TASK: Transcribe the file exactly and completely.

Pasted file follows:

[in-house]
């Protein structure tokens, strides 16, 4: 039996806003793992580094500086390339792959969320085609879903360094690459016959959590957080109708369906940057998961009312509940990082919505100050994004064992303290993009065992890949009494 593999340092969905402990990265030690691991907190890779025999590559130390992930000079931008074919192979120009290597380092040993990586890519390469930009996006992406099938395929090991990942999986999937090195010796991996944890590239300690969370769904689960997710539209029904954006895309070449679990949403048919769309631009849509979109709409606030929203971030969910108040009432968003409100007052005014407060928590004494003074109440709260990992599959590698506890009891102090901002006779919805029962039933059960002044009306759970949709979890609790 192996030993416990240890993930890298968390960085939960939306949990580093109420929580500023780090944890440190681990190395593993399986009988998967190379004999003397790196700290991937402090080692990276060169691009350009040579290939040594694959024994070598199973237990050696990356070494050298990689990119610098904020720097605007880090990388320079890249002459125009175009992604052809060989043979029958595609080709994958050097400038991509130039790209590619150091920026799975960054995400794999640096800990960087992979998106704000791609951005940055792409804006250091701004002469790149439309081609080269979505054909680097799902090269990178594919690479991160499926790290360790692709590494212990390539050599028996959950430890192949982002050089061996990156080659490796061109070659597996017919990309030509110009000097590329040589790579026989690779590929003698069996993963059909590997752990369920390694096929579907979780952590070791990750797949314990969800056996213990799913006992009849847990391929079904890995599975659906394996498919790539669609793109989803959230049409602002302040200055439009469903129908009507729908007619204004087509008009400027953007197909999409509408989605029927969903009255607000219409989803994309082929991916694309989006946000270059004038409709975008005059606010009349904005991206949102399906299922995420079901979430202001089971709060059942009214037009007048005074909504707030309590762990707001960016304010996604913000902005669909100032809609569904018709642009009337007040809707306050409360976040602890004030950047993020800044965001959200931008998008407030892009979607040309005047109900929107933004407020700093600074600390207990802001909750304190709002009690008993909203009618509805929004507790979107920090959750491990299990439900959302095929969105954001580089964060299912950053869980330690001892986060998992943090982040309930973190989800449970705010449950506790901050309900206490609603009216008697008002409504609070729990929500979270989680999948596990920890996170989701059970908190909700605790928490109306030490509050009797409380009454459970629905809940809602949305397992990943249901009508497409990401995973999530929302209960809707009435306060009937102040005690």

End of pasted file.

[in-house]
């Protein structure tokens, strides 16, 4: 039996806003793992580094500086390339792959969320085609879903360094690459016959959590957080109708369906940057998961009312509940990082919505100050994004064992303290993009065992890949009494 593999340092969905402990990265030690691991907190890779025999590559130390992930000079931008074919192979120009290597380092040993990586890519390469930009996006992406099938395929090991990942999986999937090195010796991996944890590239300690969370769904689960997710539209029904954006895309070449679990949403048919769309631009849509979109709409606030929203971030969910108040009432968003409100007052005014407060928590004494003074109440709260990992599959590698506890009891102090901002006779919805029962039933059960002044009306759970949709979890609790 192996030993416990240890993930890298968390960085939960939306949990580093109420929580500023780090944890440190681990190395593993399986009988998967190379004999003397790196700290991937402090080692990276060169691009350009040579290939040594694959024994070598199973237990050696990356070494050298990689990119610098904020720097605007880090990388320079890249002459125009175009992604052809060989043979029958595609080709994958050097400038991509130039790209590619150091920026799975960054995400794999640096800990960087992979998106704000791609951005940055792409804006250091701004002469790149439309081609080269979505054909680097799902090269990178594919690479991160499926790290360790692709590494212990390539050599028996959950430890192949982002050089061996990156080659490796061109070659597996017919990309030509110009000097590329040589790579026989690779590929003698069996993963059909590997752990369920390694096929579907979780952590070791990750797949314990969800056996213990799913006992009849847990391929079904890995599975659906394996498919790539669609793109989803959230049409602002302040200055439009469903129908009507729908007619204004087509008009400027953007197909999409509408989605029927969903009255607000219409989803994309082929991916694309989006946000270059004038409709975008005059606010009349904005991206949102399906299922995420079901979430202001089971709060059942009214037009007048005074909504707030309590762990707001960016304010996604913000902005669909100032809609569904018709642009009337007040809707306050409360976040602890004030950047993020800044965001959200931008998008407030892009979607040309005047109900929107933004407020700093600074600390207990802001909750304190709002009690008993909203009618509805929004507790979107920090959750491990299990439900959302095929969105954001580089964060299912950053869980330690001892986060998992943090982040309930973190989800449970705010449950506790901050309900206490609603009216008697008002409504609070729990929500979270989680999948596990920890996170989701059970908190909700605790928490109306030490509050009797409380009454459970629905809940809602949305397992990943249901009508497409990401995973999530929302209960809707009435306060009937102040005690």